How to Size a Painting for a Wall

Art adds the finishing touch to any decor scheme.
When you are faced with a blank space, you must understand how to size a painting for a wall. Whether you are hanging one stunning piece of art or grouping several smaller paintings, follow these simple guidelines to maintain proportion.

Step 1

Measure the approximate height and width of the wall, and take into account any furniture that is placed against the wall. For example, a painting to be placed behind a sofa should be proportional to its length and scale. Also consider the scale of the room; a long, panoramic painting is appropriate for a long wall, while it would overwhelm a narrow one.

Step 2

Find a sheet of newsprint or brown paper and cut it to match the size of the painting. Tack the paper to the wall and stand back to see if the painting will fit. If you haven't yet purchased a painting, cut out standard frame sizes such as 18 x 24 or 24 x 30.

Step 3

Take into account the width of the frame. Ornate frames may add as much as 10 inches to each dimension. While a painting itself may appear to be the right size for a wall, you may be in for an unpleasant surprise when it returns from the framers.

Step 4

Have a friend hold the painting in place so you can see exactly how it will look from across the room before you mark and drill holes in your wall. Check the perspective from the entryway, and sit on each piece of furniture in the room before making your final decision.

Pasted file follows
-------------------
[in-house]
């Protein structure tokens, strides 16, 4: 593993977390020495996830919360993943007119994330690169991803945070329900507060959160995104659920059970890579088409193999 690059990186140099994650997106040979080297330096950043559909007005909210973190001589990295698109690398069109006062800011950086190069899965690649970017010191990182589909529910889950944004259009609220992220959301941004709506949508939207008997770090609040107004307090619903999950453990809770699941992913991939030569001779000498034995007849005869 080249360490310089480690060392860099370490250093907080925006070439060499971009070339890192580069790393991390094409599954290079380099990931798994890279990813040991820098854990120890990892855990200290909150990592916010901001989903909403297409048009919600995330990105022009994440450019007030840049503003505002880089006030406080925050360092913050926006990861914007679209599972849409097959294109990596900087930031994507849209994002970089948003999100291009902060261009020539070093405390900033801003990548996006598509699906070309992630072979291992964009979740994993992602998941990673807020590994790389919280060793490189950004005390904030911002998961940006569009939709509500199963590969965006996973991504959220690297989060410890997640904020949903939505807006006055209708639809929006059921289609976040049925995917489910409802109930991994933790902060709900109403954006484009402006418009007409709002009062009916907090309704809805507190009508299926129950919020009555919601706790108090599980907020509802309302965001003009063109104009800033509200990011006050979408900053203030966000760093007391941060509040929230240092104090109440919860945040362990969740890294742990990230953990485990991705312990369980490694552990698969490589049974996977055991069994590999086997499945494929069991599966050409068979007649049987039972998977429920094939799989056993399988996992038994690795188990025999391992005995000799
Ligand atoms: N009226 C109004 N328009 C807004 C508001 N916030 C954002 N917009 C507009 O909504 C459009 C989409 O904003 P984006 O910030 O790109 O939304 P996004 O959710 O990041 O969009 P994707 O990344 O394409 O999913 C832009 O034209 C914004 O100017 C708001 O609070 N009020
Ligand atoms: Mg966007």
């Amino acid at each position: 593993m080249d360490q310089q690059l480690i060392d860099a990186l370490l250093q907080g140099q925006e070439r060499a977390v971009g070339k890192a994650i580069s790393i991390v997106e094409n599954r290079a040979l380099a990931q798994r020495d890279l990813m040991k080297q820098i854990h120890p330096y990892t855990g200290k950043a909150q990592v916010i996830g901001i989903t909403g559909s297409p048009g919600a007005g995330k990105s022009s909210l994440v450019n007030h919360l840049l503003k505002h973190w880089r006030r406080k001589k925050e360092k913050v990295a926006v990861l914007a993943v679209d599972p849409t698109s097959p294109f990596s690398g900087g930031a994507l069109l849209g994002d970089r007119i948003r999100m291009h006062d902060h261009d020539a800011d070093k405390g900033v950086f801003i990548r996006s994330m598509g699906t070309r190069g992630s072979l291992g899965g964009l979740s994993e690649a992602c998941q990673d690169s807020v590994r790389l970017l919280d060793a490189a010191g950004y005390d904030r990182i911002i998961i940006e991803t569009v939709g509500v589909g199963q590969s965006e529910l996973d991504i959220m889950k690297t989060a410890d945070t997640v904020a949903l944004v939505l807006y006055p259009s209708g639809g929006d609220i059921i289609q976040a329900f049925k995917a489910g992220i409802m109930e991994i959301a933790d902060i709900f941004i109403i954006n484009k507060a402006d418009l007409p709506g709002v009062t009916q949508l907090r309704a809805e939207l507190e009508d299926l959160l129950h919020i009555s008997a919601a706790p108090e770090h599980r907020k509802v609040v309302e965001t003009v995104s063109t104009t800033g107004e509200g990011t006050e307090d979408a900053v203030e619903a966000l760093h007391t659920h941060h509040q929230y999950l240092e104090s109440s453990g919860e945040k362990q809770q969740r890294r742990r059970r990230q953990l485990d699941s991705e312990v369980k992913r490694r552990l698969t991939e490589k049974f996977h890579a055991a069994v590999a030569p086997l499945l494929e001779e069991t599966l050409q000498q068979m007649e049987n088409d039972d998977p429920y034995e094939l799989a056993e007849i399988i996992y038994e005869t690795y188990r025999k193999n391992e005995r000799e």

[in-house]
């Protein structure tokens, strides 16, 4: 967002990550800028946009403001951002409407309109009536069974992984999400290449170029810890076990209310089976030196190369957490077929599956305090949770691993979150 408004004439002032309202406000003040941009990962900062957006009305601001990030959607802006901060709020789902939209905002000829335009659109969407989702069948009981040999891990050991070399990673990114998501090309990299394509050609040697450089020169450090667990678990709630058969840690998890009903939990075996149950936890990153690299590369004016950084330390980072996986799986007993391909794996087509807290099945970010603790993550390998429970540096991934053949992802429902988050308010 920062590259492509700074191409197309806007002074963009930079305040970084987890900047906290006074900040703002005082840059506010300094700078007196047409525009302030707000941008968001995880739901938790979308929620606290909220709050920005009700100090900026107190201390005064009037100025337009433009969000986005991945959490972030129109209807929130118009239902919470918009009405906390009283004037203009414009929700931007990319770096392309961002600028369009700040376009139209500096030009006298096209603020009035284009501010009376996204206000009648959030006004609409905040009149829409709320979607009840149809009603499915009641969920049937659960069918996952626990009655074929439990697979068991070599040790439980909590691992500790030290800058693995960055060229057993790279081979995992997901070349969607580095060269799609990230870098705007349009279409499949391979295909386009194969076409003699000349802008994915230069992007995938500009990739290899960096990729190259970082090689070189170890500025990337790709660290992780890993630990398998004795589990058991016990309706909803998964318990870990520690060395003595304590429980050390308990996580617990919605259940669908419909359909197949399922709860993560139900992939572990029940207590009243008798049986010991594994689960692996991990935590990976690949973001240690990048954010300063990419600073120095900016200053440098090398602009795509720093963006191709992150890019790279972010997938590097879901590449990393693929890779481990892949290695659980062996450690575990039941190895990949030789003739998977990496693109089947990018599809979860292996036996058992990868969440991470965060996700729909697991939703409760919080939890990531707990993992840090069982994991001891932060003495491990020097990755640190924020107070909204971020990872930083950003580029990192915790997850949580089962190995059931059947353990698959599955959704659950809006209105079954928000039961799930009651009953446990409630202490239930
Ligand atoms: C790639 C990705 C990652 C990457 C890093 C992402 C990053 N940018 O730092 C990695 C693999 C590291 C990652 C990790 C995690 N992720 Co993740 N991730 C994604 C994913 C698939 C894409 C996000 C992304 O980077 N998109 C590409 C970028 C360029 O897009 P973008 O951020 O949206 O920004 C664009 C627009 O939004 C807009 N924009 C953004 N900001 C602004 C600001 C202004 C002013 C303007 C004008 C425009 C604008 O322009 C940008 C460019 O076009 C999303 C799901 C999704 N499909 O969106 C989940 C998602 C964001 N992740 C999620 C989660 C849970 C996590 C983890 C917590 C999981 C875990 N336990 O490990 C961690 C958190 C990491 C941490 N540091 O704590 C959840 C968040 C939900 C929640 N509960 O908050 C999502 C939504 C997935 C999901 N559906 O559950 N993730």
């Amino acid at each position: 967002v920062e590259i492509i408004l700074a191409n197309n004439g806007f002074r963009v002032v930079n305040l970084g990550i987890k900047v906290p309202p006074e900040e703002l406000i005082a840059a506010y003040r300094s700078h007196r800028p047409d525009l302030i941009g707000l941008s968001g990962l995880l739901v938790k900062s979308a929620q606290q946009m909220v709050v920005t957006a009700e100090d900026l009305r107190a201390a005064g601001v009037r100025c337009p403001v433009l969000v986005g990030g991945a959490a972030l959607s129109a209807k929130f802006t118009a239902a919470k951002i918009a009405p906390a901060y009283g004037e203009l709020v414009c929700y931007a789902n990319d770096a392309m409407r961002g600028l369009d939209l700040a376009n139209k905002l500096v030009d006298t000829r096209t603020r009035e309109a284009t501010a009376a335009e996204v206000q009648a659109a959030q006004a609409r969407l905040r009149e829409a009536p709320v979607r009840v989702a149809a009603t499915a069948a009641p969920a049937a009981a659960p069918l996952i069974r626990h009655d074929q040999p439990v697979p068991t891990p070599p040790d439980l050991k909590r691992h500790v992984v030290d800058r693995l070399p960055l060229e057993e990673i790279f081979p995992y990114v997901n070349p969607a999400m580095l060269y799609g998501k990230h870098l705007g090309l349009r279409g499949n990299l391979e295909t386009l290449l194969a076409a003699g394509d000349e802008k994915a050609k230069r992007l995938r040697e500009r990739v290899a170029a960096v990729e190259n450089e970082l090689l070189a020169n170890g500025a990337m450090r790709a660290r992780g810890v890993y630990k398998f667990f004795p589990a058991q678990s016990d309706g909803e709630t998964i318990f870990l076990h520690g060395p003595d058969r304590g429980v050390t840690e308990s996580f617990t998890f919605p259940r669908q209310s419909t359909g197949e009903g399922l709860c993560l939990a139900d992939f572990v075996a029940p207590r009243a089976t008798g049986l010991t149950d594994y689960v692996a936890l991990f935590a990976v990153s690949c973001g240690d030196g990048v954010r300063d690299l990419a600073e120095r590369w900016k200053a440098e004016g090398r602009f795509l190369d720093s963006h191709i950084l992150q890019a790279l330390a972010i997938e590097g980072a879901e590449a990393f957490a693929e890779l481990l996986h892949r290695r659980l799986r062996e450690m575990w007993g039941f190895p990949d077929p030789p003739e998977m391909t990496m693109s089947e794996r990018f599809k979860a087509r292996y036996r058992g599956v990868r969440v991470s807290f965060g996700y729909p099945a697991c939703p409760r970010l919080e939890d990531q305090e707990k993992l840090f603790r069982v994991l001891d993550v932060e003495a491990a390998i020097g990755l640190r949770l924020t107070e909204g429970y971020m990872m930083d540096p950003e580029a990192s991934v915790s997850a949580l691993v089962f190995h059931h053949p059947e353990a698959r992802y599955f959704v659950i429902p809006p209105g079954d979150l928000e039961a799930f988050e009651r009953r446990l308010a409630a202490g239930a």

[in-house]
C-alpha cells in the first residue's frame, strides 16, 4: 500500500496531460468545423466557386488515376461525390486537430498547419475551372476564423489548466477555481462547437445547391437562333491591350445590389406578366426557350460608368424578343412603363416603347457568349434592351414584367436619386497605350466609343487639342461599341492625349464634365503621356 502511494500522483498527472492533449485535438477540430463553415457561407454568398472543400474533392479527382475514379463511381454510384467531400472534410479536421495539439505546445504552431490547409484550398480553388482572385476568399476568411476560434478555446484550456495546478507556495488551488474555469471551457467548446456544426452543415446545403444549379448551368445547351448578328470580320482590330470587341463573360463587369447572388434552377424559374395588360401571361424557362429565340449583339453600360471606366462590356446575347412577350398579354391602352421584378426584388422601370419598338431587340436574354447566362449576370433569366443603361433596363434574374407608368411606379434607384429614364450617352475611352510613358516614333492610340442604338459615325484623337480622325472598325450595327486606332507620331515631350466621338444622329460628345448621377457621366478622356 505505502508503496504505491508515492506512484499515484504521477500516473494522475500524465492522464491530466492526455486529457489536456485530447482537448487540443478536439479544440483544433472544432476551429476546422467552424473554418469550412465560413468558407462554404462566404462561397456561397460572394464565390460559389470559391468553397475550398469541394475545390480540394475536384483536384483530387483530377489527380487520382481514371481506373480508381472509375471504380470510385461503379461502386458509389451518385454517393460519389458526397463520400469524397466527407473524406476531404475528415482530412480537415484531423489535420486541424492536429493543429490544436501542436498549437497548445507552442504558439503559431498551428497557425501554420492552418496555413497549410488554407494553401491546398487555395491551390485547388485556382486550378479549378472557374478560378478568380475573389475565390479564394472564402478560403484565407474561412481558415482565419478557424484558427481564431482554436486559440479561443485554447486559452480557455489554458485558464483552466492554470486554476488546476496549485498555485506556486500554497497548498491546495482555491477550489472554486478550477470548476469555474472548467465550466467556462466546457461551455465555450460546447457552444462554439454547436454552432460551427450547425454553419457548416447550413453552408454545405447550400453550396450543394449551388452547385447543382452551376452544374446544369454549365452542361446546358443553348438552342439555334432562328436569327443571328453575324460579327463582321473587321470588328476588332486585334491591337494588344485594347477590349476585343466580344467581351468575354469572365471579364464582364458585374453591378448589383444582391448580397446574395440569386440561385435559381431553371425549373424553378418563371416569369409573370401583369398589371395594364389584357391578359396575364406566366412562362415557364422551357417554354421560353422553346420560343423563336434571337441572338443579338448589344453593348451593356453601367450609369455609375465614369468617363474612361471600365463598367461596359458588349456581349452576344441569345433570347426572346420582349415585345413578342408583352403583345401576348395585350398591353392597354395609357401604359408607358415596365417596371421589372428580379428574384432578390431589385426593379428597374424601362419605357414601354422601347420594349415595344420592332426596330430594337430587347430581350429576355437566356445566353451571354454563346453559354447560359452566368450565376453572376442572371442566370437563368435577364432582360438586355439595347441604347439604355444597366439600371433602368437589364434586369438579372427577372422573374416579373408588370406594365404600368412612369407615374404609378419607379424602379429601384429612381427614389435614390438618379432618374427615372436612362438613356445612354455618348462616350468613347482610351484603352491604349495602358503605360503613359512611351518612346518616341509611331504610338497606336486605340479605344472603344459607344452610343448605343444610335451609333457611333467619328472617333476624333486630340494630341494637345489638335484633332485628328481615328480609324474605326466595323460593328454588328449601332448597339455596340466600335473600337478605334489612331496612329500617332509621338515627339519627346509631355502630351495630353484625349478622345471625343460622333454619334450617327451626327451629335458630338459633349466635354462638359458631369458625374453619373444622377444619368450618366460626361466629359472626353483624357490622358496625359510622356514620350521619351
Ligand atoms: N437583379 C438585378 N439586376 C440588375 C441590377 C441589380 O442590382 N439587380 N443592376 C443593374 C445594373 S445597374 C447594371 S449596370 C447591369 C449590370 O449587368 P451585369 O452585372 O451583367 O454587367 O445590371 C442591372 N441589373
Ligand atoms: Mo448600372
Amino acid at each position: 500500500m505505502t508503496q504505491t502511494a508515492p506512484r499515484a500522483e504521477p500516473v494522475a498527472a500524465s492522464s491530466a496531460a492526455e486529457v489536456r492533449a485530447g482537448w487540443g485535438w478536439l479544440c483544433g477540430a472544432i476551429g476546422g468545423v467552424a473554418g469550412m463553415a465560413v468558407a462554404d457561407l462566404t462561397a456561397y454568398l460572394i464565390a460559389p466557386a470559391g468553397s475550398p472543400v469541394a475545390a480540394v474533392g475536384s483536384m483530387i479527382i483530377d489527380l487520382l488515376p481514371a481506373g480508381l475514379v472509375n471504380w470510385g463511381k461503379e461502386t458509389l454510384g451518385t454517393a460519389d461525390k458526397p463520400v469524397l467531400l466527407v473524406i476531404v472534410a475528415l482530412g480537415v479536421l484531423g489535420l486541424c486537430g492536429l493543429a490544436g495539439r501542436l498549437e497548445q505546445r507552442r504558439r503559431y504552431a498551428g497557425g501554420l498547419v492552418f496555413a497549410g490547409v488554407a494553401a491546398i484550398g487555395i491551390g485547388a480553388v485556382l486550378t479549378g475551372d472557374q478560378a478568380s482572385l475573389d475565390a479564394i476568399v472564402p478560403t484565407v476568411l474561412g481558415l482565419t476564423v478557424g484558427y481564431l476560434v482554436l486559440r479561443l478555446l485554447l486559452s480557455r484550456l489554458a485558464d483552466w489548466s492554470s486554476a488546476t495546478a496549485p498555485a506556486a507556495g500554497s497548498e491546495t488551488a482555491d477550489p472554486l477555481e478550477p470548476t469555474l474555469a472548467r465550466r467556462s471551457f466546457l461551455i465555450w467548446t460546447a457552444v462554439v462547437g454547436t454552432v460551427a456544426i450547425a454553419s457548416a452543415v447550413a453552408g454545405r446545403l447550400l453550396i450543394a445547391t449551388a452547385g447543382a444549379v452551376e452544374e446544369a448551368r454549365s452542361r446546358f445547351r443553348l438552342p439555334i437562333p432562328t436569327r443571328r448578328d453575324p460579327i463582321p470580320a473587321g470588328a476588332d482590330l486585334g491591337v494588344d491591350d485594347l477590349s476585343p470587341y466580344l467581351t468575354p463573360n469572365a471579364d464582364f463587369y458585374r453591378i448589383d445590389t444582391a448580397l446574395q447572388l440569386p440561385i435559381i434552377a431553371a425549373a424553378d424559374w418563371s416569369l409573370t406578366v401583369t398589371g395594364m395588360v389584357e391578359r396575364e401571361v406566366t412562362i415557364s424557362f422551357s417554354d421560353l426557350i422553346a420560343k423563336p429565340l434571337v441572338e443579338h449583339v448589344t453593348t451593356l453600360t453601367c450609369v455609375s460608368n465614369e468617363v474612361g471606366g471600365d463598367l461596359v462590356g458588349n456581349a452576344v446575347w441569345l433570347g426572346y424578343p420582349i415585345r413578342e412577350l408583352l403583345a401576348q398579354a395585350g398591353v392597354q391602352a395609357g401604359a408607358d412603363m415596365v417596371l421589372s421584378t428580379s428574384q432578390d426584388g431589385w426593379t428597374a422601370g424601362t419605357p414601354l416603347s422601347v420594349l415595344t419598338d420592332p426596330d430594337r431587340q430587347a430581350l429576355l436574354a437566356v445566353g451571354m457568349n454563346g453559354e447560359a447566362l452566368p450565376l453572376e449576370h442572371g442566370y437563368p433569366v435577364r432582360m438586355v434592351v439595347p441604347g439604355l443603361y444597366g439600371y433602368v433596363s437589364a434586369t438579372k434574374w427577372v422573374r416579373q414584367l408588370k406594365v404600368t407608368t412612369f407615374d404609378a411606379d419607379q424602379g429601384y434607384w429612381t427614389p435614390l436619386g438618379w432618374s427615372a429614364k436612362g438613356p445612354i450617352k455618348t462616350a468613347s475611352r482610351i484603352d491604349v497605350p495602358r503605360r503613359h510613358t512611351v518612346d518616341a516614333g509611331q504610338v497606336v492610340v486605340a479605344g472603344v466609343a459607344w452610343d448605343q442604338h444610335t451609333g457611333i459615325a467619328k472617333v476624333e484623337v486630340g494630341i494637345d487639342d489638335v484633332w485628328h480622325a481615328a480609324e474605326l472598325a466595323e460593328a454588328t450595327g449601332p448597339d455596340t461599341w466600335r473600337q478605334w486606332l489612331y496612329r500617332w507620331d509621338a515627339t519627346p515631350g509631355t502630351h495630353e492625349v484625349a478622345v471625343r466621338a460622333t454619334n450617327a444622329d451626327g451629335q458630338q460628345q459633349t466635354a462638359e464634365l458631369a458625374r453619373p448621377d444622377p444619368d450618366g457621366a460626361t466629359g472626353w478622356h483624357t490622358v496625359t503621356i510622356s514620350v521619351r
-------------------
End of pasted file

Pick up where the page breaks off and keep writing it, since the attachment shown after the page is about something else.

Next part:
Things You Will Need

  • Tape measure
  • Pencil

Tips

  • As a general rule of thumb, paintings should be centered at eye level for a person of average height.
  • Interior designers advise leaving 3/8 the width of your painting on each side of the wall for the ideal proportion.
  • Don't be afraid to go big: large, bold paintings make quite the statement.
  • When grouping small paintings, lay them out on the floor to determine an attractive arrangement.

About the Author

Dorian Gray has been a full-time freelance writer since 2009. She has written extensively on the topics of architecture and design for national magazines such as "Architectural Record" and regional publications such as "At Home in Arkansas." Gray also writes about the topics of beauty, health, nutrition and travel. She holds a Bachelor of Architecture from the University of Arkansas.